Let be a function defined on an open interval , which can be infinite. The closure of the set of points where is called the support of . If the support of is a compact set (§1.9(vii)), then is called a function of compact support. A test function is an infinitely differentiable function of compact support.
A sequence of test functions converges to a test function if the support of every is contained in a fixed compact set and as the sequence converges uniformly on to for .
The linear space of all test functions with the above definition of convergence is called a test function space. We denote it by .
A mapping on is a linear functional if it takes complex values and
where and are real or complex constants. is called a distribution if it is a continuous linear functional on , that is, it is a linear functional and for every in ,
From here on we write for . The space of all distributions will be denoted by . A distribution is called regular if there is a function on , which is absolutely integrable on every compact subset of , such that
We denote a regular distribution by , or simply , where is the function giving rise to the distribution. (If a distribution is not regular, it is called singular.)
where is a constant. More generally, if is an infinitely differentiable function, then
We say that a sequence of distributions converges to a distribution in if
for all .
The derivative of a distribution is defined by
For any locally integrable function , its distributional derivative is .
The Dirac delta distribution is singular.
Suppose is infinitely differentiable except at , where left and right derivatives of all orders exist, and
For and not an integer, define
where is an integer such that . Similarly, we write
The space of test functions for tempered distributions consists of all infinitely-differentiable functions such that the function and all its derivatives are as for all .
A sequence of functions in is said to converge to a function as if the sequence converges uniformly to on every finite interval and if the constants in the inequalities
do not depend on .
A tempered distribution is a continuous linear functional on . (See the definition of a distribution in §1.16(i).) The set of tempered distributions is denoted by .
A sequence of tempered distributions converges to in if
for all .
The derivatives of tempered distributions are defined in the same way as derivatives of distributions.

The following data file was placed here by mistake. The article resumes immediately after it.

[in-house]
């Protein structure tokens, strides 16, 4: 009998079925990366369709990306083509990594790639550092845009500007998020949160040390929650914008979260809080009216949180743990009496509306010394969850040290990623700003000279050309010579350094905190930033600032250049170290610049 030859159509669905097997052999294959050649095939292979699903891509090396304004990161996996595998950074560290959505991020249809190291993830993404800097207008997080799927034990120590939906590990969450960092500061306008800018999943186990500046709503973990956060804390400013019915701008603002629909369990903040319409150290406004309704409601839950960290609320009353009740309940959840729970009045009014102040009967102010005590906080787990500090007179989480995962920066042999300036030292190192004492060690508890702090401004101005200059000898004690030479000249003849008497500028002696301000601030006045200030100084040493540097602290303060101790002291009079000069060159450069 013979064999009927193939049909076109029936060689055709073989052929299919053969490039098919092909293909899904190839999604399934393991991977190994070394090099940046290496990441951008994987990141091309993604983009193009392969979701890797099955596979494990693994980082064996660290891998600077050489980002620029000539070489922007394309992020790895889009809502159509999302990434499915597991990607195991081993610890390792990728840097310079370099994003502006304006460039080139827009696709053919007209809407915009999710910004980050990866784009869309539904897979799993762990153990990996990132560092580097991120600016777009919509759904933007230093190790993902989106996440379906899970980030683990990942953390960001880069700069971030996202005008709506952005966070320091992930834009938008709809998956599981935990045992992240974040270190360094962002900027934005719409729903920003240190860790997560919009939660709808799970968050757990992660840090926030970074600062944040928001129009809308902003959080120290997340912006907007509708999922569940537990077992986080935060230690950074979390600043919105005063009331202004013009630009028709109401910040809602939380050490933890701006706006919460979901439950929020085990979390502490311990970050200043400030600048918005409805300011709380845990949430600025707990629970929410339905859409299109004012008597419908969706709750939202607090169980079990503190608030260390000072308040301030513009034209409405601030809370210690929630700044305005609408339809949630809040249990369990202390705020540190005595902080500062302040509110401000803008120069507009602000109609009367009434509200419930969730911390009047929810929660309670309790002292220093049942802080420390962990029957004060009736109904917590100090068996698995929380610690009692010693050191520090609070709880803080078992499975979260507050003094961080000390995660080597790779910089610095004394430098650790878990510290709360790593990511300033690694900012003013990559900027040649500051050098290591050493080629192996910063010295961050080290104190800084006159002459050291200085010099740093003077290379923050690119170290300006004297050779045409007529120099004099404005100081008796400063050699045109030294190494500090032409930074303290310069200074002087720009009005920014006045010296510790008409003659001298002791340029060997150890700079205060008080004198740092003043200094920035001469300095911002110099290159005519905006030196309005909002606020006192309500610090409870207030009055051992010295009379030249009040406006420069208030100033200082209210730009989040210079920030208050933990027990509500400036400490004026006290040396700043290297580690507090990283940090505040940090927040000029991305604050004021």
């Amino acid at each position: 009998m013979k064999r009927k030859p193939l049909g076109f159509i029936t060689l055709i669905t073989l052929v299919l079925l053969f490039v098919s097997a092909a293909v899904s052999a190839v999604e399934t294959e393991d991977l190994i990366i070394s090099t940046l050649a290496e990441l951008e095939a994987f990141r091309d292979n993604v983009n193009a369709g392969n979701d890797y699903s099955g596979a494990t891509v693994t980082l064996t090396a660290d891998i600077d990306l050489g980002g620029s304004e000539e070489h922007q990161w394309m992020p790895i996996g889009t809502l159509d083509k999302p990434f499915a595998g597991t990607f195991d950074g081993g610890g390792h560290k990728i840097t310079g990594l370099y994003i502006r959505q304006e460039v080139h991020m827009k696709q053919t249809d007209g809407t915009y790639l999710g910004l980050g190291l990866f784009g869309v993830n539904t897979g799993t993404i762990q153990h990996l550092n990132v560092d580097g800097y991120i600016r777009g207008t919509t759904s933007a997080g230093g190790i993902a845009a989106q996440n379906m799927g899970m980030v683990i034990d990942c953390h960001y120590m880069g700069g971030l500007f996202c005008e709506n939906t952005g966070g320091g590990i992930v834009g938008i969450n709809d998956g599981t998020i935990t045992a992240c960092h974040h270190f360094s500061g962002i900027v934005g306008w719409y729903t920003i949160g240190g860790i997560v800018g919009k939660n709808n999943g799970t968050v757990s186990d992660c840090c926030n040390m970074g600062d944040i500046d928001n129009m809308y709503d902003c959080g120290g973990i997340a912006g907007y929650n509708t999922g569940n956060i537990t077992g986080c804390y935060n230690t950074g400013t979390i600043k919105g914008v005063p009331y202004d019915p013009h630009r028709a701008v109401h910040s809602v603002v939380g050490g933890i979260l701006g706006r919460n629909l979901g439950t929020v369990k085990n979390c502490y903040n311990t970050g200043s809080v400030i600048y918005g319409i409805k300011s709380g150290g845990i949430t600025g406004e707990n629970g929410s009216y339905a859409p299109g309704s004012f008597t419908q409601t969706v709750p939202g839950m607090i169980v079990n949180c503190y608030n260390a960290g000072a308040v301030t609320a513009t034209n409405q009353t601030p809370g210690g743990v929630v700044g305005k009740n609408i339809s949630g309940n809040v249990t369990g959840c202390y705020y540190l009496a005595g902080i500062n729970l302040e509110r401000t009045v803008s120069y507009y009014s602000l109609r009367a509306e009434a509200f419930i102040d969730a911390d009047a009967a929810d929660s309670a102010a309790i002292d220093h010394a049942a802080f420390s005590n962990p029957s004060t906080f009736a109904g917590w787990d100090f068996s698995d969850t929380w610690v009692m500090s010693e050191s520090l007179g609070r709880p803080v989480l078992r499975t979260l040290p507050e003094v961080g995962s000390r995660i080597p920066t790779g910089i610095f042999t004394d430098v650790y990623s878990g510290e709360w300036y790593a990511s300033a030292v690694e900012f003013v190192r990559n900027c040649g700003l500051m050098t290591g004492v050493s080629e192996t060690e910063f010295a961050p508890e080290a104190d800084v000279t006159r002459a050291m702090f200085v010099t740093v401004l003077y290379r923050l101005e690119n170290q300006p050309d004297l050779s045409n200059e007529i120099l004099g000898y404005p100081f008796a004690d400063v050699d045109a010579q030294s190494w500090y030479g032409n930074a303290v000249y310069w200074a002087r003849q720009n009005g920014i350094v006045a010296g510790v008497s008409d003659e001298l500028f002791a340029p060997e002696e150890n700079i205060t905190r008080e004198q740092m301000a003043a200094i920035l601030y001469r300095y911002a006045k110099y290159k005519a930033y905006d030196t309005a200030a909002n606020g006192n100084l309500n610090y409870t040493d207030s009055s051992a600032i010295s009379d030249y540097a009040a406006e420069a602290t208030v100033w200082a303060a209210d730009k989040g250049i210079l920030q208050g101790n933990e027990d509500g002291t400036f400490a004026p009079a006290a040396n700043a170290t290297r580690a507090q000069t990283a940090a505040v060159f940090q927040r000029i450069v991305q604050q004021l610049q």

For a detailed discussion of tempered distributions see Lighthill (1958).
Let be the set of all infinitely differentiable functions in variables, , with compact support in . If is a multi-index and , then we write and . A sequence of functions in converges to a function if the supports of lie in a fixed compact subset of and converges uniformly to in for every multi-index . A distribution in is a continuous linear functional on .
The partial derivatives of distributions in can be defined as in §1.16(ii). A locally integrable function gives rise to a distribution defined by
The distributional derivative of is defined by
where is a multi-index and .
For tempered distributions the space of test functions is the set of all infinitely-differentiable functions of variables that satisfy
Here and are multi-indices, and are constants. Tempered distributions are continuous linear functionals on this space of test functions. The space of tempered distributions is denoted by .
Suppose is a test function in . Then its Fourier transform is
where and . is also in .
For a multi-index , define
Here ranges over a finite set of multi-indices, is a multivariate polynomial, and is a partial differential operator. Then
If is a tempered distribution, then its Fourier transform is defined by
The Fourier transform of a tempered distribution is again a tempered distribution, and
in which ; compare (1.16.33) and (1.16.34). In (1.16.36) and (1.16.37) the derivatives in are understood to be in the sense of distributions, as defined in §1.16(ii) and we also use the convention (1.16.6).
We use the notation of the previous subsection and take and in (1.16.35). We obtain
As distributions, the last equation reads
which is often written conventionally as
see also (1.17.2).
Since , we have
in which . The second to last equality follows from the Fourier integral formula (1.17.8). Since the quantity on the extreme right of (1.16.41) is equal to , as distributions, the result in this equation can be stated as
and conventionally it is expressed as
see also (1.17.12).
It is easily verified that
and from (1.16.15) we find
where is the Heaviside function defined in (1.16.13), and the derivatives are to be understood in the sense of distributions. Then
and from (1.16.36) with , , and , we have also